If you’re like me, you have recently finished reading the Book of Mormon in response to the Prophet’s invitation. I was sad as I finished. The experience was so enriching.
I know I can start reading the book over again. And I can move to another great book of scripture. But there was something special about this pass through the Book of Mormon. Maybe God is reminding me — and all of us — that there are special blessings in store for those who take the counsel of living prophets seriously. Maybe God is reminding all of us that he is offering “wisdom and great treasures of knowledge, even hidden treasures” (D&C 89:19).
It was surprisingly easy to find clear messages to the latter-days to help us steer clear of worldly reefs. The columns I have written since September include the following:
#1: Revelation (Revelation is commonplace in the Book of Mormon!)
#2: Mighty change (We will never get it right until our hearts are changed.)
#3: Laws of Survival by Barbara Keil (God’s rules are very different from the world’s.)
#4: The R’s of Repentance (The ability to repent is a blessed gift.)
#5: Are We Not All Beggars? (We are all dependent upon God and should be gracious as He is.)
#6: A Better Kind of Esteem (Esteeming God rather than ourselves is the key to our progress.)
#7: How Easy is the Way? (God shows us a clear path.)
#8: Sizing Up the Enemy (We should turn from Satan to the Savior.)
#9: Learning and Unlearning Hatred (Hatred is Satan’s way, not God’s.)
#10: Our Records Are Vital for Our Well-Being (The Book teaches us to keep a faithful record.)
#11: Two Views of Conversion (We can learn about spiritual processes by Alma’s change.)
#12: Portrait of Evil (Satan is a liar and a cheat. We should recognize his deceptions.)
#13: His Image in Our Countenances (Compassion is the key to being a disciple.)
What would you include if you were listing the messages of the Book of Mormon that can help us steer a safe course through latter-day storms and barriers? One perceptive reader wrote me about the dangers of secret combinations. Others have pointed to other lessons. There are many more vital lessons and correctives in the Book of Mormon than any of us have discovered.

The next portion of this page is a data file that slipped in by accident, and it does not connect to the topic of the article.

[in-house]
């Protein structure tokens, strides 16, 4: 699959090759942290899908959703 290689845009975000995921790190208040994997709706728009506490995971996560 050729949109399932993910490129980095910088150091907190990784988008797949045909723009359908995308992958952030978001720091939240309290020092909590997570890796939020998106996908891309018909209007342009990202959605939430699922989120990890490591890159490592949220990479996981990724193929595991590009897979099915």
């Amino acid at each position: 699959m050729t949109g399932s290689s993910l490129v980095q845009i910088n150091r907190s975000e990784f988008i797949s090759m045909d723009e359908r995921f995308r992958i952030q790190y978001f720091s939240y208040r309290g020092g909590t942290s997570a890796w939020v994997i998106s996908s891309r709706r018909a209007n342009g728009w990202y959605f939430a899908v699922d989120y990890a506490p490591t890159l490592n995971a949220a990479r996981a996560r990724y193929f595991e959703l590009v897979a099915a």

Some of the themes I listed but did not find time to write about include the following:
- We should trust God to manage and direct our lives.
- We must overcome the natural man so we can become friends with God.
- God makes an invitation to consecration.
- We must teach our families to embrace light and truth.
- The doctrine of the atonement (taught so clearly and powerfully in the Book of Mormon!) is central to understanding mortality.
- Rationalization endangers our relationship with God.
- Learning is dangerous in the absence of faith.
- We can use our minds to carry ourselves to appointments with the divine.
- Faith in God often entails surrendering control in our lives.
- God gives guidance (and scripture) more gladly than we suspect.
- The love and condescension of God are the energizing power in the atonement.
- What some make into a mystery can be plain and precious when we have the key of knowledge.
- Afflictions are blessings when seen through eyes of faith.
- Agency is a divine gift and blessing.
- God is focused on blessing us — unlike the mainline religious assumption that we exist solely to praise God.
- Our attitude toward the poor and struggling is the measure of our conversion.
- Wealth is dangerous without faith, love, and humility.
- Truth is to be found in light.
- From the beginning those who have been taught from on High have known of Jesus.
- Jesus is the central figure in all of human history.
As I wrote in the first article in this series, “We commonly cherry-pick a verse here or there from the Book of Mormon to fill in the gaps in our talks and lessons. How often do we go to that great book to be taught new ways of thinking? Do we use the Book of Mormon to make our points or to make His? Are we willing to be re-educated by God? Since this great book was written and compiled with us in mind, it has special claim on our interest. It has special power to reform us.”
I feel sure that we as a church and people have only scratched the surface of truth that is available to us as we seek the mind and will of God. We have seen the first fulfillment of President Hinckley’s promise. We look forward to discovering more great truths as we continue our study of the words of God.
“Without reservation I promise you that if each of you will observe this simple program, regardless of how many times you previously may have read the Book of Mormon, there will come into your lives and into your homes an added measure of the Spirit of the Lord, a strengthened resolution to walk in obedience to His commandments, and a stronger testimony of the living reality of the Son of God” (Gordon B. Hinckley, “A Testimony Vibrant and True,” Ensign, August 2005, p. 6).